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Vale of Avoca lookout

Lower Grose Valley area in Blue Mountains National Park

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Vale of Avoca lookout offers glorious views across the deep gorges and wilderness of the Lower Grose Valley, in World Heritage-listed Blue Mountains National Park, near Richmond.

What to
Hat, sunscreen, drinking water, sturdy shoes
Please note
  • This lookout is unfenced, please take extreme care.
  • Stay back from cliff edges at all times and ensure children are supervised.
  • You can drive, mountain bike, trail run or walk to the carpark, then walk the 140m to the lookout.

Perched 250m above the wild Grose River, Vale of Avoca lookout is only 15mins drive from Richmond or Kurrajong but feels worlds away. Soak in the wild landscapes of the Lower Grose Valley on the 140m walk from the carpark to the lookout.

From the unfenced sandstone rock platforms admire the natural amphitheatre of forest-clad mountains plunging into deep, v-shaped gorges. The round hump of Mount Hay, near Katoomba, can be seen in the distance.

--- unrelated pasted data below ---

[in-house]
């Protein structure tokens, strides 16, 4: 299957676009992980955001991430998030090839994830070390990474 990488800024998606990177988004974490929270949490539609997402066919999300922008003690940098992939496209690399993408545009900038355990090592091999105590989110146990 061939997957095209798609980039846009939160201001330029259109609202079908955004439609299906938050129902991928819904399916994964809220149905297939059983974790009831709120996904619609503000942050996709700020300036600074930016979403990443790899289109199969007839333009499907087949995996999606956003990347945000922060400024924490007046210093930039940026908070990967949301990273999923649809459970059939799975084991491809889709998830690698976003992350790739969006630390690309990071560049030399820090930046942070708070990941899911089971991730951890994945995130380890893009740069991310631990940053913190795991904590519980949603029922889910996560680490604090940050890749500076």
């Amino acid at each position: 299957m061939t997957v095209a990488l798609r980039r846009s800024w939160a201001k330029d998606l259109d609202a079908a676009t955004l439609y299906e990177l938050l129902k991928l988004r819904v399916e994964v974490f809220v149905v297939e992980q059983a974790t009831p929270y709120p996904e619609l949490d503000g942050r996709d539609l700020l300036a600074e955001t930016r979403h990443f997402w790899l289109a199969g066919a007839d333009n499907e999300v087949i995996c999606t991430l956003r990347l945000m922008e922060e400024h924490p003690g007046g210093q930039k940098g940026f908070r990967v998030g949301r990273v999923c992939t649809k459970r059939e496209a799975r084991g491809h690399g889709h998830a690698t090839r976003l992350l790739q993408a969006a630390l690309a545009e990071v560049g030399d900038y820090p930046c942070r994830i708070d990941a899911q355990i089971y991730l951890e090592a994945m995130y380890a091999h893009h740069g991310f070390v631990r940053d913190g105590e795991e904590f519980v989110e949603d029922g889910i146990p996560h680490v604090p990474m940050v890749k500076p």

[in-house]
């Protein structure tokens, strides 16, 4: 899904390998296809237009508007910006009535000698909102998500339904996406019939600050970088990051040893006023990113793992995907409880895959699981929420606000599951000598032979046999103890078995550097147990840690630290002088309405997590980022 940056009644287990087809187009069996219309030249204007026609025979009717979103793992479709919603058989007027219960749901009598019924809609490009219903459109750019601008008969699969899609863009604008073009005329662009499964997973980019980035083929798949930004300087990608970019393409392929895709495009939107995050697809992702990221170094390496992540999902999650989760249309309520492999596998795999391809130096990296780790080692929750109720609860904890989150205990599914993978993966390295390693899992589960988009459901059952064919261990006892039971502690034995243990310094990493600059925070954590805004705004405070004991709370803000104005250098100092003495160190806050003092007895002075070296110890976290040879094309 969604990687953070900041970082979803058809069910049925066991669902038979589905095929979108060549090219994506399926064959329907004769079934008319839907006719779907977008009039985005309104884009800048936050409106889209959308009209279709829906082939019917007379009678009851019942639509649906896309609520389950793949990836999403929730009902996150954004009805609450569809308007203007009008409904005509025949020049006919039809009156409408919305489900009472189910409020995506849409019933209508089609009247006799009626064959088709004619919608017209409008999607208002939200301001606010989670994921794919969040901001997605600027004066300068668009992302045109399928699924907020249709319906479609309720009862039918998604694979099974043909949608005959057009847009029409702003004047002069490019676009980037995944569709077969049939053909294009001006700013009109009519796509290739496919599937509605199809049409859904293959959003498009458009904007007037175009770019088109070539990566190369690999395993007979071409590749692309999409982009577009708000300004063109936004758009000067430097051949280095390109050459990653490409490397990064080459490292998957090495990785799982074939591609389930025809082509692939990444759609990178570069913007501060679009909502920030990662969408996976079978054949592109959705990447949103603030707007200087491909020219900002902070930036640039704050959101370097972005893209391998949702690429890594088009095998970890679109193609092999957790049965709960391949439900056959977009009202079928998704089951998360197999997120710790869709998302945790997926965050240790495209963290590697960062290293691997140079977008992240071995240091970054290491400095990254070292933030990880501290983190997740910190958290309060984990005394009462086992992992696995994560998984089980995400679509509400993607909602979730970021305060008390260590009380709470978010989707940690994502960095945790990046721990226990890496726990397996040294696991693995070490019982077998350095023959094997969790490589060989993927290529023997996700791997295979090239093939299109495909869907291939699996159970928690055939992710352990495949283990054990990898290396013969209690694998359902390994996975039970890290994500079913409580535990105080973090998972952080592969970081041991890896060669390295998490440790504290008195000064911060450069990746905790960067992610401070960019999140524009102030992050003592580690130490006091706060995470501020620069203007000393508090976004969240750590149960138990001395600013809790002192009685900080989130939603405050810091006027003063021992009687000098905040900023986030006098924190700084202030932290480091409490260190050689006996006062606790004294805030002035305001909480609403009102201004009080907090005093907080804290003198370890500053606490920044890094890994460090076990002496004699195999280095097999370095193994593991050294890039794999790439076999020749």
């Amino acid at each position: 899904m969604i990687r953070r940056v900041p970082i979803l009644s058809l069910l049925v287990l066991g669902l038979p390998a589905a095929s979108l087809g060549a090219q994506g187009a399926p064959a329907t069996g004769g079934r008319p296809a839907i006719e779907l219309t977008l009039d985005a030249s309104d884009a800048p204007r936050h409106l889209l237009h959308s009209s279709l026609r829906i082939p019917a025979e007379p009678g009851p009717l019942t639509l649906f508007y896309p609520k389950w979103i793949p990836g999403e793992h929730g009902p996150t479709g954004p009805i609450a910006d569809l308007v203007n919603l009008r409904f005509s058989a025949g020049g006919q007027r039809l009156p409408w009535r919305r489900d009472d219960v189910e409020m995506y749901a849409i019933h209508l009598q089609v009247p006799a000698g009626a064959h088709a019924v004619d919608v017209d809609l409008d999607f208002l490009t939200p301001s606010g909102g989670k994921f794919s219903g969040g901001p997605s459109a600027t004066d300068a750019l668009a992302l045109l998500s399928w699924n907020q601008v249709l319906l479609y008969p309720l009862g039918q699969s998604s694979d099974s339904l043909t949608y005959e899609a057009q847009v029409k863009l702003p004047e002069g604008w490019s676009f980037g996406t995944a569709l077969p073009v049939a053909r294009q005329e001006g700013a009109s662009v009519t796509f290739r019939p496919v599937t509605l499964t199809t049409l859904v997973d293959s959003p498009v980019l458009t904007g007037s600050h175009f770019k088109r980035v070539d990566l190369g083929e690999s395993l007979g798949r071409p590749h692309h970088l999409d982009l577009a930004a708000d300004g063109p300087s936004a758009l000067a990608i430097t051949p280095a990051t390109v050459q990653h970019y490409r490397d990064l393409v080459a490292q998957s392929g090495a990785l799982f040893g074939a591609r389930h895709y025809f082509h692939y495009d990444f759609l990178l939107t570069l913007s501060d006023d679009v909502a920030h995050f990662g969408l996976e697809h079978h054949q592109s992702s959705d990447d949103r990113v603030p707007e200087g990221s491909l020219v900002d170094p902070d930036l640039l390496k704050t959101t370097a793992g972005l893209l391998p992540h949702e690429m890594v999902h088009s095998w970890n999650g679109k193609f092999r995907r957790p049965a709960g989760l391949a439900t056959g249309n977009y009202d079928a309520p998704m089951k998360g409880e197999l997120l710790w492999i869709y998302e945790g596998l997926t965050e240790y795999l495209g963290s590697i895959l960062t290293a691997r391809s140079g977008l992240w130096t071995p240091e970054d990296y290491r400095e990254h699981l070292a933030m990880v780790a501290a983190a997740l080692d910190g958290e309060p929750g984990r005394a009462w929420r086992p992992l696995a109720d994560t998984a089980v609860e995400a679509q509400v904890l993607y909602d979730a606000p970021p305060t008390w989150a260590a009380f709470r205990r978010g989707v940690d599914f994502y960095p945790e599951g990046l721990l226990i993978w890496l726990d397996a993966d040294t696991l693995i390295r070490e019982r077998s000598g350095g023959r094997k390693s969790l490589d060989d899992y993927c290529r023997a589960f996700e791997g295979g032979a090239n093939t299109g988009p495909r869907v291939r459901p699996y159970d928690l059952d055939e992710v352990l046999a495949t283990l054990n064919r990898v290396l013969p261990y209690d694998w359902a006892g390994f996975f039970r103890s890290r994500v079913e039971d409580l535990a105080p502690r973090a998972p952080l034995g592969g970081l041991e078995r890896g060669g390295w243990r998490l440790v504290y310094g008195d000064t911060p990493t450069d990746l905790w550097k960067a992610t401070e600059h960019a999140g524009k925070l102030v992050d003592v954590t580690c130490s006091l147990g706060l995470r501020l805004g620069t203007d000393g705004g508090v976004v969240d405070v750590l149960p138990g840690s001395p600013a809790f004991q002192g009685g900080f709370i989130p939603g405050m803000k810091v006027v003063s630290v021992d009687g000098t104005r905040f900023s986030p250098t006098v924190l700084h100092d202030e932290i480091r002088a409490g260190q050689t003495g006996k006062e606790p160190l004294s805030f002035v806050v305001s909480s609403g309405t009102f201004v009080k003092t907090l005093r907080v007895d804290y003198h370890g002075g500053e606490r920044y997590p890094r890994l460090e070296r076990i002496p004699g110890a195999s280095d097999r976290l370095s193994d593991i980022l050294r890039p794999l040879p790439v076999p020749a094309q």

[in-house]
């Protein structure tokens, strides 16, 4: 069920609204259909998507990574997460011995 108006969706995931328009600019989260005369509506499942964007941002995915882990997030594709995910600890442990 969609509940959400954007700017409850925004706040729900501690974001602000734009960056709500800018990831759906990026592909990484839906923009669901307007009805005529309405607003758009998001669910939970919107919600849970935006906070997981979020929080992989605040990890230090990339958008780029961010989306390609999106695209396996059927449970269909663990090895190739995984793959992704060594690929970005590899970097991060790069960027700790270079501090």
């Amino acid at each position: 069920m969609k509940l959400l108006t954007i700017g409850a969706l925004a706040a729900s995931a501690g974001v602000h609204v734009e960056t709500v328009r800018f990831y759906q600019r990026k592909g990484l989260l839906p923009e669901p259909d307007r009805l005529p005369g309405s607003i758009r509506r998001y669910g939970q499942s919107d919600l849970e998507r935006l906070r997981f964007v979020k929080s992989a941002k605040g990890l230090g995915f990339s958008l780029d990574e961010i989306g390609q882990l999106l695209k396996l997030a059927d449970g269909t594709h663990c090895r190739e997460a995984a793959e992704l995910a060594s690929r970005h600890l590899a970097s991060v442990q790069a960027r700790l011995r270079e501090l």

Bring a picnic, meditate, indulge your inner artist, or spot the local wildlife, wedge-tailed eagles are common here. You might glimpse the rare glossy black cockatoo, or even a koala.

The lookout is also home to many uncommon plants, including the native cranberry and critically endangered scrub turpentine. One of the world’s rarest species of heath, sparse heath, grows below the lookout and by the Grose River. Look for its cream, tubular bell-shaped flowers from April to June.

To make a day of it, enjoy a bushwalk to the Grose River, via nearby Waterboard fire trail. Allow 3 hours for the 5km return walk. In spring and summer, you can cool off in the pristine river, or try your luck fishing for Australian bass.

When you’re ready to leave, explore more of the Greater Blue Mountains Area World Heritage Property along Botanists Way.

For directions, safety and practical information, see visitor info


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Hand holding a phone with NSW National Parks app on screen. Photo: Branden Bodman/DPIE


Saving Our Species program

Australia is home to more than 500,000 animal and plant species, many of which are found nowhere else in the world. Saving our Species is a statewide conservation program that addresses the growing number of Australian animals and Australian native plants facing extinction.

Koala (Phascolarctos cinereus) in a tree. Photo: Courtesy of Taronga Zoo/OEH